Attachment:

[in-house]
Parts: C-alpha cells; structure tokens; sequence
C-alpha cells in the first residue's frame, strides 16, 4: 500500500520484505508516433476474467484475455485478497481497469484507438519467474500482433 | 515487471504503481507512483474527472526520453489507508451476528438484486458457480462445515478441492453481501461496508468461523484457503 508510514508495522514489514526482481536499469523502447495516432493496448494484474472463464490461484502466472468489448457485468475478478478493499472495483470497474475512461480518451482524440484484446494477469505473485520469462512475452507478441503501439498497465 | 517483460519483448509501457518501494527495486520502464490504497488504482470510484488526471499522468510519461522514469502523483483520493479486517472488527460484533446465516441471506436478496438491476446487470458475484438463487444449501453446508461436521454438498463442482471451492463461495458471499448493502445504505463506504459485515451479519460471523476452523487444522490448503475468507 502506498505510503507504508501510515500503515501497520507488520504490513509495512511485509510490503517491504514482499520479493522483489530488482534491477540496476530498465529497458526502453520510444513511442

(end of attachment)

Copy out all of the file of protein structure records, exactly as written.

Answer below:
[in-house]
Parts: C-alpha cells; structure tokens; sequence
C-alpha cells in the first residue's frame, strides 16, 4: 500500500520484505508516433476474467484475455485478497481497469484507438519467474500482433 | 515487471504503481507512483474527472526520453489507508451476528438484486458457480462445515478441492453481501461496508468461523484457503 508510514508495522514489514526482481536499469523502447495516432493496448494484474472463464490461484502466472468489448457485468475478478478493499472495483470497474475512461480518451482524440484484446494477469505473485520469462512475452507478441503501439498497465 | 517483460519483448509501457518501494527495486520502464490504497488504482470510484488526471499522468510519461522514469502523483483520493479486517472488527460484533446465516441471506436478496438491476446487470458475484438463487444449501453446508461436521454438498463442482471451492463461495458471499448493502445504505463506504459485515451479519460471523476452523487444522490448503475468507 502506498505510503507504508501510515500503515501497520507488520504490513509495512511485509510490503517491504514482499520479493522483489530488482534491477540496476530498465529497458526502453520510444513511442